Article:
2. Netflix is the most overvalued company in the mix, even after its major price knock down, after the last earnings report. The company has upended the entertainment business and made everyone else in the business play the game their way, but it has always been on a hamster wheel, where its primary sales pitch to investors is its capacity to keep growing its subscriber base, and the only way it can keep doing this is by spending ever-increasing amounts of money [on] new content. The question of how the company would get off this hamster wheel has always been there, and now that user numbers are starting to slow, and new users are becoming more costly to acquire, the challenge of doing so has become larger.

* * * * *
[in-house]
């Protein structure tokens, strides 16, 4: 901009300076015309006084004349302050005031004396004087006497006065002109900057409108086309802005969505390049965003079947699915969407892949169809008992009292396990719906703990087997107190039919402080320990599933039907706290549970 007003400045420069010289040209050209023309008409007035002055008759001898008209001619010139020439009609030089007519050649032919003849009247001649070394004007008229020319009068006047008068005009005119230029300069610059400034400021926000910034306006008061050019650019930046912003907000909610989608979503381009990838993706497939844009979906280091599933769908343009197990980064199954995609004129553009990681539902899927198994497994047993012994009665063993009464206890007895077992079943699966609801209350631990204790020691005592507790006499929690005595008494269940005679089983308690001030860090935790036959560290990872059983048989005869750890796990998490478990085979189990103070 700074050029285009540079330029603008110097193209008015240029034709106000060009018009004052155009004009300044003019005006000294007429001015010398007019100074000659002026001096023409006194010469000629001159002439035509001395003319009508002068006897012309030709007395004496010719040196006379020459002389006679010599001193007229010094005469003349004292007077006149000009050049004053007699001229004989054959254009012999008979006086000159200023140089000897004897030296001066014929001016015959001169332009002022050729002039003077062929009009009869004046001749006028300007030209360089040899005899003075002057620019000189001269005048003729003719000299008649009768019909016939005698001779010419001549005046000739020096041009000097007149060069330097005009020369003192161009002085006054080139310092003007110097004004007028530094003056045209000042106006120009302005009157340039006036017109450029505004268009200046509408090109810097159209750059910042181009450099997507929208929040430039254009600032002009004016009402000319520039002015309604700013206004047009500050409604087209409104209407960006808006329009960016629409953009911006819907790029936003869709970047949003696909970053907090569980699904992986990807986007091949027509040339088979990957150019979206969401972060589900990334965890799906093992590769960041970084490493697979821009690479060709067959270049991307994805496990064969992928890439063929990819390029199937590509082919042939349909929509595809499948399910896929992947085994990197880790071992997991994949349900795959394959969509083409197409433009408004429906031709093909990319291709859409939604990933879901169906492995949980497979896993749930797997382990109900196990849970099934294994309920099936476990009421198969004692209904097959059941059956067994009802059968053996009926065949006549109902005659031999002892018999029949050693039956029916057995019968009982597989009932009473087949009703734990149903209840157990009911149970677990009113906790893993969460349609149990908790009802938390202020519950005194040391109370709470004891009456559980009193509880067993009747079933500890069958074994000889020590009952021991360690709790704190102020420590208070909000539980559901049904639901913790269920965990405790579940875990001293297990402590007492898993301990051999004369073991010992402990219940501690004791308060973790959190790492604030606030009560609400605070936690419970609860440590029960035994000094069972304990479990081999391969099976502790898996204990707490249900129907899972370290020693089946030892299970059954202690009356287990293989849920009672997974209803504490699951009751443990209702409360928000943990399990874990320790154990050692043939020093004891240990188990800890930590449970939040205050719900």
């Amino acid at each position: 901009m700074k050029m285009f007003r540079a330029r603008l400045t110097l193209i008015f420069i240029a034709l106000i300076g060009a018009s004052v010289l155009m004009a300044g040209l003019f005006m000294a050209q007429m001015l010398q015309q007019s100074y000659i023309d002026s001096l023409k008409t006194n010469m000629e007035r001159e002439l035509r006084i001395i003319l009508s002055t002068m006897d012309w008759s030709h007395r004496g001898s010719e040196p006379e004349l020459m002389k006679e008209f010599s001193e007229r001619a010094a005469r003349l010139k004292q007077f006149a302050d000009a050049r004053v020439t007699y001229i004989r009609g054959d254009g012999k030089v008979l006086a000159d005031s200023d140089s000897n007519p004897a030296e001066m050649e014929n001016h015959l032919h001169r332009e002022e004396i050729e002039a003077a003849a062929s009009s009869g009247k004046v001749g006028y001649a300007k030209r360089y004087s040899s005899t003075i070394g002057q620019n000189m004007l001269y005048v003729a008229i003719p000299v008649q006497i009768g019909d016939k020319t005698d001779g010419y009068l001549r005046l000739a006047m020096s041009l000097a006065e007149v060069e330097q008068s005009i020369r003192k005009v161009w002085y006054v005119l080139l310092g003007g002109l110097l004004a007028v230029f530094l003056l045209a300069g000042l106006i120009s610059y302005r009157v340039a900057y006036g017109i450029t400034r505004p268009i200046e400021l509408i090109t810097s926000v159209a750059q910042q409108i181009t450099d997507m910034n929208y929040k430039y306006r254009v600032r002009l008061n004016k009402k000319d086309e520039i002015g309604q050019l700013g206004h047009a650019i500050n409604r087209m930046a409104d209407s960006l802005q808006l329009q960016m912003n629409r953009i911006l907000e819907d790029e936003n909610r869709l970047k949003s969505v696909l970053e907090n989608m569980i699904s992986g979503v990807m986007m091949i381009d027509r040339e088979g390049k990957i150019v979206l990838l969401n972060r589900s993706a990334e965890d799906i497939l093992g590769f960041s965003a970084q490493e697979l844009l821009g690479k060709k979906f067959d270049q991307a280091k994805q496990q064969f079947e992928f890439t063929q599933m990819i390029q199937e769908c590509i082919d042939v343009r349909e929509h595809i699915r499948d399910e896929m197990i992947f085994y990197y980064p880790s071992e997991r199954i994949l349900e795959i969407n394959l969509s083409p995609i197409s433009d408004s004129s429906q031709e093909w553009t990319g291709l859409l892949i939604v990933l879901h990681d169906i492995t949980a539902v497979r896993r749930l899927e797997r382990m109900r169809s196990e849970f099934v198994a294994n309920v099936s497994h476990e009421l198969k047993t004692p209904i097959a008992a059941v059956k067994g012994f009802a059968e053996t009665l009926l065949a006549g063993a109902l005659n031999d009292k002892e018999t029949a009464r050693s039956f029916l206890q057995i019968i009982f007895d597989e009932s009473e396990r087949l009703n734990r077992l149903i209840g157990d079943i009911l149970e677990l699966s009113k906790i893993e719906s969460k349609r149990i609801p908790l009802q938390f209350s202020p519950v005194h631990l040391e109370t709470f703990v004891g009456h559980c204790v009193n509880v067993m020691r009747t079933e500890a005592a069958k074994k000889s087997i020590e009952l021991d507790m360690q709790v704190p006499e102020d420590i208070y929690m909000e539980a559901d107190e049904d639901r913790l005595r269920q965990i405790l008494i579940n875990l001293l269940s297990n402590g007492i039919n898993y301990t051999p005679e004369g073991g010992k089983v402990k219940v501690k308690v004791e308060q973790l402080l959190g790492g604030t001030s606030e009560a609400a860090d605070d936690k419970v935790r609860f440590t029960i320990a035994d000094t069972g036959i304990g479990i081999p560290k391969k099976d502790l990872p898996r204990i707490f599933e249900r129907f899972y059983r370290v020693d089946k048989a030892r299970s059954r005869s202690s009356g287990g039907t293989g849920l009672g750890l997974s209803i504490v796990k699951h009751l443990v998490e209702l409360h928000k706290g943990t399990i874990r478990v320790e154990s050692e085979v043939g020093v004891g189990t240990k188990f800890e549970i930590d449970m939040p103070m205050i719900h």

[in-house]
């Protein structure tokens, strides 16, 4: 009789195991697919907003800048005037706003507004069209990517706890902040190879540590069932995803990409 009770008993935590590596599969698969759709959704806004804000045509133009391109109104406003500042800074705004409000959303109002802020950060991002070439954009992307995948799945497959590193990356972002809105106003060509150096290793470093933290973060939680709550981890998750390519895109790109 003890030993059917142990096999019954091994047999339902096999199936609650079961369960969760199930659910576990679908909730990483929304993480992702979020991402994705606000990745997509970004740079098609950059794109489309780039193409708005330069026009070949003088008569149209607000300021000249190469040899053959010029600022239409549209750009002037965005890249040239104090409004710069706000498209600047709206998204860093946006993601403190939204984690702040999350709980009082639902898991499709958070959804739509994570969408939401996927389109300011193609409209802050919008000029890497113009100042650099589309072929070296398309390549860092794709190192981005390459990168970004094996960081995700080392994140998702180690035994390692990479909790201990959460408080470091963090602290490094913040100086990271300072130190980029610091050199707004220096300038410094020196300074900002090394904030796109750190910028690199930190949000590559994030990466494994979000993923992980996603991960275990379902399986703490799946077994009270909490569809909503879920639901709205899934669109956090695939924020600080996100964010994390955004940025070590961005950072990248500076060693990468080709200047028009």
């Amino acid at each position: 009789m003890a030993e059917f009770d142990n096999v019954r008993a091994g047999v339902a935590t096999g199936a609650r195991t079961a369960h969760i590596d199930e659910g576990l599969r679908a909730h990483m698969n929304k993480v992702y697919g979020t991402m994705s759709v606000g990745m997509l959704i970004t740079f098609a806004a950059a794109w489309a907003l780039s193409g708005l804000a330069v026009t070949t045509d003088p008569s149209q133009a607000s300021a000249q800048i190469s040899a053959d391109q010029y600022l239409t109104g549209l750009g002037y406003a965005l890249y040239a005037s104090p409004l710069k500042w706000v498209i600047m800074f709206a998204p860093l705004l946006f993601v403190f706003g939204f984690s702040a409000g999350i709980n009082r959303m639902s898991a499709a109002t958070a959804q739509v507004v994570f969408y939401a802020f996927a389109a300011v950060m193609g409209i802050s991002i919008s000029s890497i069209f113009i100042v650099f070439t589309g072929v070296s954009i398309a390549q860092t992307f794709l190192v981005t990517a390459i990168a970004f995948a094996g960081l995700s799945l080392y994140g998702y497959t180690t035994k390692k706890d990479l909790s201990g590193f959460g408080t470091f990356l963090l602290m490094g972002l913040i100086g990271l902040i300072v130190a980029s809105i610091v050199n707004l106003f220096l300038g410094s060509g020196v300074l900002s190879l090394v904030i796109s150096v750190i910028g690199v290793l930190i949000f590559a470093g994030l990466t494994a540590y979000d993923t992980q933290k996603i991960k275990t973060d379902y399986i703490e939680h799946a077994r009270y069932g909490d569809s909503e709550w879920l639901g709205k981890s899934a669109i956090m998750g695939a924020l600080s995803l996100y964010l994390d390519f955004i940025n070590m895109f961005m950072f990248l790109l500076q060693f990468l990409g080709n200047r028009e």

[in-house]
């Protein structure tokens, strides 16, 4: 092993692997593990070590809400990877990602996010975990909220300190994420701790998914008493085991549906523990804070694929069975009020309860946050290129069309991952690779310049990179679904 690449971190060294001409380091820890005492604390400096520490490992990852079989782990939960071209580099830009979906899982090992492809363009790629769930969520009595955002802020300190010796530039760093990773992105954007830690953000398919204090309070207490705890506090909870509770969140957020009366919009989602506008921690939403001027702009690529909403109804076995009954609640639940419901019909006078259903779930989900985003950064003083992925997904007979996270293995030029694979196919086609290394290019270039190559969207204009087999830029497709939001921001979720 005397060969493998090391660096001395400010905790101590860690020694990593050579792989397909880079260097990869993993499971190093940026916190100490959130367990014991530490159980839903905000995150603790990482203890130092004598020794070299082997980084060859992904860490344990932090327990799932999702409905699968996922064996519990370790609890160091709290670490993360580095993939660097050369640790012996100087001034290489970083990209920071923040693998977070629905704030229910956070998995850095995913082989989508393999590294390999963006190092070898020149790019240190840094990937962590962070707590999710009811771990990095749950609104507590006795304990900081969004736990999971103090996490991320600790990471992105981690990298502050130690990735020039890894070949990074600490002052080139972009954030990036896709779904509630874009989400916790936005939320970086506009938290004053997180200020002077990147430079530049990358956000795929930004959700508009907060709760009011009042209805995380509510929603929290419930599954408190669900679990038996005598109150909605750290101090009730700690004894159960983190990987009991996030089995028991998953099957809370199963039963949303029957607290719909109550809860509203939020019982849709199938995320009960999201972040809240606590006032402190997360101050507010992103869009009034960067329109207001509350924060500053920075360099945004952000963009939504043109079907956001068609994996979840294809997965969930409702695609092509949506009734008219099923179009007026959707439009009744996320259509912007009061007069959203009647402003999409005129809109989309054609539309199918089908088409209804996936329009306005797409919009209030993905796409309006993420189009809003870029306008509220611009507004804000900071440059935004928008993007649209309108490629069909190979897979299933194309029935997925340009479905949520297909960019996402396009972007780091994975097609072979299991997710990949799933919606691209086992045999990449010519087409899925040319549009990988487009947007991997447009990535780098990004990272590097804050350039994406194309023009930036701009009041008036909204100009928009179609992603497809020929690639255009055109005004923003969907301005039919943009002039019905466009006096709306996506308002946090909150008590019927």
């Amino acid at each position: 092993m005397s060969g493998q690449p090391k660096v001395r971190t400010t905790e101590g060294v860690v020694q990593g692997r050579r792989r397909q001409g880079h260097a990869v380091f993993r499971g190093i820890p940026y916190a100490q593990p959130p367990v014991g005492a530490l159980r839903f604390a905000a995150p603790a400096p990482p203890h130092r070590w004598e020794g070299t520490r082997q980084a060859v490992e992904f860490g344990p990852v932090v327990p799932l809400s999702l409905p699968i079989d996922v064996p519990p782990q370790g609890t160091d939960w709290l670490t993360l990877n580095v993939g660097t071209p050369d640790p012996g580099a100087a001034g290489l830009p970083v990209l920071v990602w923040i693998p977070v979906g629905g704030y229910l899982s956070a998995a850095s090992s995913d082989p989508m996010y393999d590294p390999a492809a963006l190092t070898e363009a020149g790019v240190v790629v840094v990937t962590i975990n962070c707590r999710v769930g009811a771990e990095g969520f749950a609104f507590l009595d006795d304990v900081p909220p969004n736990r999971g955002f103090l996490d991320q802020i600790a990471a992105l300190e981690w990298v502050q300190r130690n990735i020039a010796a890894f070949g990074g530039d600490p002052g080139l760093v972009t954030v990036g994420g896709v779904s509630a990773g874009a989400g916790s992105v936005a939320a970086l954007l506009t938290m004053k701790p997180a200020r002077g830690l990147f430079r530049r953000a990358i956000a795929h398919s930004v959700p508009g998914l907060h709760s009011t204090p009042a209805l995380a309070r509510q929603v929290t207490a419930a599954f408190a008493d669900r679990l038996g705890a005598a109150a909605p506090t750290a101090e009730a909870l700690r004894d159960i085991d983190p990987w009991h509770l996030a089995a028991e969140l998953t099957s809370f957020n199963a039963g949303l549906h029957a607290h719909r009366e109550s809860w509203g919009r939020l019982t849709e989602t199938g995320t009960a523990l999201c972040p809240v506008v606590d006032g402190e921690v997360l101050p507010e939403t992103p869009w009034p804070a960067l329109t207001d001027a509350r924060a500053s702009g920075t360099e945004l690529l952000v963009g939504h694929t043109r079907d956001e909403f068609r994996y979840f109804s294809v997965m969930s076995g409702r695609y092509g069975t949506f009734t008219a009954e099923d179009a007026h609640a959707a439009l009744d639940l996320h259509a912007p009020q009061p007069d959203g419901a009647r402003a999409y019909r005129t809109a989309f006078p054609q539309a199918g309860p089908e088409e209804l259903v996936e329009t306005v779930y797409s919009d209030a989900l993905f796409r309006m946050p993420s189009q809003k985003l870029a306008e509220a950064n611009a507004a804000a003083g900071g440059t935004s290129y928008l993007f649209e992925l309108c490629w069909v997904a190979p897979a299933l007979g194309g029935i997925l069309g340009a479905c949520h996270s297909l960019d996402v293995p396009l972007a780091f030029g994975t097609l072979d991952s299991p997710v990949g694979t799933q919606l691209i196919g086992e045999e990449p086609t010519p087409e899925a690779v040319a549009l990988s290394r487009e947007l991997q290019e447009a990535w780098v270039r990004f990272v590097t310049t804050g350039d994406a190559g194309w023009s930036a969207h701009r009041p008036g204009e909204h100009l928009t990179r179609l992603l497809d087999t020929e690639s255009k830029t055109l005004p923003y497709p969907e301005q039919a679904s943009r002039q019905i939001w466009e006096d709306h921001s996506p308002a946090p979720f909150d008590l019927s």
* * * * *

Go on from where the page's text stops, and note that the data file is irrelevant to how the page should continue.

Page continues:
3. Microsoft and Apple have kept their heads low, as the rest of the FANGAM stocks have been buffeted by controversy and blowback. Apple seems to have found a way to be one of the good guys in the privacy battle, and in the process, intentionally or not, it has helped deliver punishment to others (like Facebook) in this rarefied group. For Microsoft, buying Activision advances them further towards becoming a premier platform business, and the company's diverse platforms (Office 365, LinkedIn, and now Activision) offer the potential for growth and sustained high margins.
  4. Google surprised me the most, delivering high growth and increased margins, suggesting that Facebook's problems are its own, and that Google continues to steamroll its online advertising competition. The other bets at Google continue to be cash-draining investments that deliver little in value, and after six years, I am not sure that they will [ever be] big value creators, but that search box is the gift that keeps on giving.